Energy efficient homes made possible with retrofitting

The Innovation Platform spoke to David Pierpoint, CEO of The Retrofit Academy, about the importance of improving the energy efficiency of UK households for reaching net zero targets.

The UK has some of the least energy efficient homes in Europe, with leaky homes across the country contributing to approximately 20% of UK carbon emissions annually. This is a significant percentage, underscoring the importance of making the country’s homes more energy efficient. Prioritising the energy efficiency of homes is critical for helping meet the government’s net zero by 2050 target, but for this ambitious goal to be reached, a lot more work must be done.

Assisting in improving the energy efficiency of UK homes is The Retrofit Academy, which aims to train and develop 200,000 retrofitters by 2030. To find out more about the work of the organisation and how retrofitting will improve the energy efficiency of UK households, The Innovation Platform’s Emily Potts spoke to David Pierpoint, CEO of The Retrofit Academy.

What is The Retrofit Academy?

The Retrofit Academy is a community interest company that aims to train 200,000 retrofitters by the end of the decade. We are doing this to assist with the endeavour of retrofitting 27 million homes within the next 27 years, as currently, there are not enough people that are trained to complete this enormous task. The existing workforce is busy due to increasing demand. Our organisation is therefore there to facilitate training enough people for this to be possible.

Not having enough people to carry out this task is the biggest barrier to delivering retrofit on the scale we need. Other barriers to delivering retrofit on this scale include access to finance and ensuring that work is carried out at a high standard.

The company has scaled quickly because the demand for retrofitters and energy efficient homes is also rapidly increasing. Founded seven years ago, the organisation has now trained around 2,500 people, but this is only one-hundredth of the way to achieving our goal. To extend the possibility that we will hit the 200,000 goal, we have started working with colleges and universities across the country so that they can also start training people.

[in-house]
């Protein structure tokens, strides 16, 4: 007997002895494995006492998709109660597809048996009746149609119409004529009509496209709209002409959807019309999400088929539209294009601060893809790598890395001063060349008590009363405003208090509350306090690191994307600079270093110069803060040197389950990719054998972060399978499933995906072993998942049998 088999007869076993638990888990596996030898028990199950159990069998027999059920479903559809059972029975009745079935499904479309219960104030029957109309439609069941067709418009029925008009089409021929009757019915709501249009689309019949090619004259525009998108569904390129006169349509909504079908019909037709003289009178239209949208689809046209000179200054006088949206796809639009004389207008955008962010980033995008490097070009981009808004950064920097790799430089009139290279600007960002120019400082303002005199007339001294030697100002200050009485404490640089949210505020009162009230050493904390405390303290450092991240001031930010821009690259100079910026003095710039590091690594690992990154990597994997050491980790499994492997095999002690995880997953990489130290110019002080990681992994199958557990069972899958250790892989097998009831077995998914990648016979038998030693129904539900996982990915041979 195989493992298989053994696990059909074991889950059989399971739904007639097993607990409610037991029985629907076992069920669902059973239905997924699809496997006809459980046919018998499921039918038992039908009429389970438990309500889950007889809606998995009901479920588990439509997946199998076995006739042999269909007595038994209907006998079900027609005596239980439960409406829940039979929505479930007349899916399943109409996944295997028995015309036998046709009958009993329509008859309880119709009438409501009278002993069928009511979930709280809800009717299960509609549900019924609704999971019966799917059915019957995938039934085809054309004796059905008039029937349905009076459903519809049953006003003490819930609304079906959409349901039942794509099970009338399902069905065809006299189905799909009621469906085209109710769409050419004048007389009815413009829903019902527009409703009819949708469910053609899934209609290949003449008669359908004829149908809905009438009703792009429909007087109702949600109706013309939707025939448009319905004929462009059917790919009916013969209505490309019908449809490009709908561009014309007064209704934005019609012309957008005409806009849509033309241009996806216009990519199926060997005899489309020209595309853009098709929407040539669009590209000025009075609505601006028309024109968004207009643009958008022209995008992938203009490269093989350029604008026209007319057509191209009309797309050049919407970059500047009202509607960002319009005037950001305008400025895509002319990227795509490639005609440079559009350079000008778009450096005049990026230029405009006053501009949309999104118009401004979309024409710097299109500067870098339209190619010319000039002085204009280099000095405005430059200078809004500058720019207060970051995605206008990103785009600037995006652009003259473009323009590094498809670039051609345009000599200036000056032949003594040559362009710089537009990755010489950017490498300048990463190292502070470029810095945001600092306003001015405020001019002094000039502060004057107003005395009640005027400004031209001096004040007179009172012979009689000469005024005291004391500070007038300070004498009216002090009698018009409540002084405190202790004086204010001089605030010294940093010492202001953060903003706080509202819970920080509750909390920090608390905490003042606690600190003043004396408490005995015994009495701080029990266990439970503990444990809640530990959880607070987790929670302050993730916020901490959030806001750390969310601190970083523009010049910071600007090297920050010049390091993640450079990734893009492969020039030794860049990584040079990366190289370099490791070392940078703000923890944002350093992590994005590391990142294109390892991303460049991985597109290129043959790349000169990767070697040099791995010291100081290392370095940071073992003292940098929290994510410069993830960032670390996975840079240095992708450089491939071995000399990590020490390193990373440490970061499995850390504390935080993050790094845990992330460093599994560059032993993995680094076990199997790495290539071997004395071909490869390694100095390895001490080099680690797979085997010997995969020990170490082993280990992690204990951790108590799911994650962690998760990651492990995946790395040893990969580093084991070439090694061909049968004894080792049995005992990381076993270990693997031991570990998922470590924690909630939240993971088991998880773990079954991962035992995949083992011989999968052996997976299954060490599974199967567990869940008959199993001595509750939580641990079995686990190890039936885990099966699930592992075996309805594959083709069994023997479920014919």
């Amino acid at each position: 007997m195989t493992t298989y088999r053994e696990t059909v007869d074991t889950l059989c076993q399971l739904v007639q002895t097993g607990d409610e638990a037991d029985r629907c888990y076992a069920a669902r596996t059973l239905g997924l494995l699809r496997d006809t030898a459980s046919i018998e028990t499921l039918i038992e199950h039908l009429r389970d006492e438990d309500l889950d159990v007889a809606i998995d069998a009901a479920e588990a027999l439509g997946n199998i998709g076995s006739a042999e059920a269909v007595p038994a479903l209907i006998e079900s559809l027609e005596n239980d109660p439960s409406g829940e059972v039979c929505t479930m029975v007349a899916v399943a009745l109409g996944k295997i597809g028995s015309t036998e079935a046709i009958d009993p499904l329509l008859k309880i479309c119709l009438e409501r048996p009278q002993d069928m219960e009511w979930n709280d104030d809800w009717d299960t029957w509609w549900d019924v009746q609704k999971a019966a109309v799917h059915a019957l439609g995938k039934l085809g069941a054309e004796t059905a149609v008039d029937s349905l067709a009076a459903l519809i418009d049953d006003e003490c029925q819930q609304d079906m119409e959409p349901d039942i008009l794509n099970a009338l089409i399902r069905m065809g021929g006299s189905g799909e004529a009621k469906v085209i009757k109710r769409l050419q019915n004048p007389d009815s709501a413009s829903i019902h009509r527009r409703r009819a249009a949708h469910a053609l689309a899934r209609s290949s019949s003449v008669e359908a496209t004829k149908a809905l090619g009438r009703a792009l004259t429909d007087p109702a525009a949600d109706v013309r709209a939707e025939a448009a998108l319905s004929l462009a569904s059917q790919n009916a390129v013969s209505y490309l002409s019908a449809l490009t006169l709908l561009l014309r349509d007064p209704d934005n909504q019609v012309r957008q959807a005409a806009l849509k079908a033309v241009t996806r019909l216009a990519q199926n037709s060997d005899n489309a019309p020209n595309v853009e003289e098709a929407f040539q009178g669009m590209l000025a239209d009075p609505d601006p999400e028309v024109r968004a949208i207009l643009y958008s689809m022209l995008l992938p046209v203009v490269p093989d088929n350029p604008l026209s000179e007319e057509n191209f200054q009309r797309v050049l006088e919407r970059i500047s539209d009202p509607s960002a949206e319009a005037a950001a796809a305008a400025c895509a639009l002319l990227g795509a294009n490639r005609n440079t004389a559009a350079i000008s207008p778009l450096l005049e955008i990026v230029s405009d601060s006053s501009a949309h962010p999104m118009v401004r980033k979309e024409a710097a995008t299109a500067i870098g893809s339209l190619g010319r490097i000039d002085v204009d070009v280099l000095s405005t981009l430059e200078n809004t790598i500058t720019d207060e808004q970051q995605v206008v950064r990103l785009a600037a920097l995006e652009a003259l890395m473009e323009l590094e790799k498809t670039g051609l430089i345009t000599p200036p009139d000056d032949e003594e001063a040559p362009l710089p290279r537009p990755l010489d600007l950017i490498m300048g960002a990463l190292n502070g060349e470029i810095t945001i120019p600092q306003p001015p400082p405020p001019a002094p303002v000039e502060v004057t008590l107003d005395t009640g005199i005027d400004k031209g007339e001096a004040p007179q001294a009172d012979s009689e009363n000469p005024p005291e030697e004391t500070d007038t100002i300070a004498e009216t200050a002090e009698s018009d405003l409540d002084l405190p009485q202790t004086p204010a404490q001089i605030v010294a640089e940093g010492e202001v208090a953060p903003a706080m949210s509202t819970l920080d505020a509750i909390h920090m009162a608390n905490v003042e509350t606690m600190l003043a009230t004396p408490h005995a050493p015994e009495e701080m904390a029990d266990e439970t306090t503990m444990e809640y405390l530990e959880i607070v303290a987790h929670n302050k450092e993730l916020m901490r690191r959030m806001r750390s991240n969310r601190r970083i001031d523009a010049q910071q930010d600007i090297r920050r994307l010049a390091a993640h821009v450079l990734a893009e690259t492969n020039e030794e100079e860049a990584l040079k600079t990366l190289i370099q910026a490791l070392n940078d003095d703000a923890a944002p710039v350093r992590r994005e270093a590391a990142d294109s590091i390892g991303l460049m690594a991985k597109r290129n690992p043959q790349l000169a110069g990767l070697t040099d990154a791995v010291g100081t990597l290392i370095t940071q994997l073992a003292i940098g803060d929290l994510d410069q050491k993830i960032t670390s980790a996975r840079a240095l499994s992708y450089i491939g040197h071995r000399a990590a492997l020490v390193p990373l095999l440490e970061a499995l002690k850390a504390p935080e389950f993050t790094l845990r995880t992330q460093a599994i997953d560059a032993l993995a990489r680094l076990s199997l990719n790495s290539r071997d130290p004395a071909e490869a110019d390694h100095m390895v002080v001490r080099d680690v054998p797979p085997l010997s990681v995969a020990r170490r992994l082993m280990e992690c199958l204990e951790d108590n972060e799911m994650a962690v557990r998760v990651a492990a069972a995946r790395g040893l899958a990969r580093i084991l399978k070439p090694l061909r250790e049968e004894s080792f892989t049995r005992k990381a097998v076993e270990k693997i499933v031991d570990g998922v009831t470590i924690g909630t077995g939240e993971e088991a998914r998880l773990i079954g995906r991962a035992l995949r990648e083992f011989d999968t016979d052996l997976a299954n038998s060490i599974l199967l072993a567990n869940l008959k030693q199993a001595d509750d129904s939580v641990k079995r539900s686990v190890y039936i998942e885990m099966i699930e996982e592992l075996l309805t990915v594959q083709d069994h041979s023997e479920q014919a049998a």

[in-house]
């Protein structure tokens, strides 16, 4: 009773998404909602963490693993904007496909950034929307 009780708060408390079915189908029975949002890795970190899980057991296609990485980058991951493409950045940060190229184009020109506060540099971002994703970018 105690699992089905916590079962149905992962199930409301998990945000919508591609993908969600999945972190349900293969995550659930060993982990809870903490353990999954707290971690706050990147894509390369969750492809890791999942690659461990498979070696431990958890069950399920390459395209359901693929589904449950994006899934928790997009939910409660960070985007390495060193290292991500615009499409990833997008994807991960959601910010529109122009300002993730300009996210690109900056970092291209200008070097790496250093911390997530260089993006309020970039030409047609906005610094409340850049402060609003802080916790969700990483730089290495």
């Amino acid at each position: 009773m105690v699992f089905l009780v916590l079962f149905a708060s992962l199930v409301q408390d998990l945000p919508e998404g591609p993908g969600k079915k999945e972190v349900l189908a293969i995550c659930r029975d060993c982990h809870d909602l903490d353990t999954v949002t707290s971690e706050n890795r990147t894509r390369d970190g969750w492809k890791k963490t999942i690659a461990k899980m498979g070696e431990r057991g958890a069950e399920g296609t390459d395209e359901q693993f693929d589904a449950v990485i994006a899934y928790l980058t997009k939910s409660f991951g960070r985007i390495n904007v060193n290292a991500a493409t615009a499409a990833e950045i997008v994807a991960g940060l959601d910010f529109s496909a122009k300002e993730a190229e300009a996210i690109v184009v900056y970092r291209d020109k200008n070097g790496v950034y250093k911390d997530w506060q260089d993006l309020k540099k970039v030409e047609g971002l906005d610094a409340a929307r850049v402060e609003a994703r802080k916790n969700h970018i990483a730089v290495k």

What is retrofit and how does it tackle climate change and fuel poverty?

Retrofit is improving existing homes to make them more energy efficient. The first step to this is to improve the doors, floors, windows, and walls to ensure that not as much heat escapes from them. In a typical house, if you turn the heating off on a cold day, the house will go cold quickly as heat will begin to leak out. Therefore, if the house is insulated so that the heat does not leak out, it will stay warm and therefore require less heat. The fabric of the building can be improved to the point where you do not need to heat it at all, except for perhaps the coldest of days.

© shutterstock/Natali _ Mis

When new homes are built, they can be built towards the Passive House standard, which is where the fabric of the building is so good, the heating system does not have to be frequently used. If the building does not have to be heated, fossil fuels do not need to be burned. Also, if the fabric of the building is improved sufficiently, you can then replace that gas central heating with a form of renewable heat, such as heat pumps.

Retrofit tackles climate change because if energy efficiency is improved so much that the homeowner can avoid burning fossil fuels, CO2 is not being emitted into the atmosphere. Fuel poverty is tackled by reducing people’s energy bills, as if you live in a highly energy efficient home where renewable energy systems are utilised, you are not paying for gas or electricity via the National Grid.

The rate at which people’s energy bills have gone up over the last year is staggering and the vast majority of people in the UK will now be struggling with their energy bills. Through retrofitting, energy bills are going to be a lot lower on a long-term basis.

What is the significance of improving the energy efficiency of homes for reducing CO2 emissions by 80% by 2050?

In the UK, 80% of the buildings that will exist in 2050 have already been built. Many of these houses are very old and were not developed to keep in the heat, being mainly made from brick and without insulation.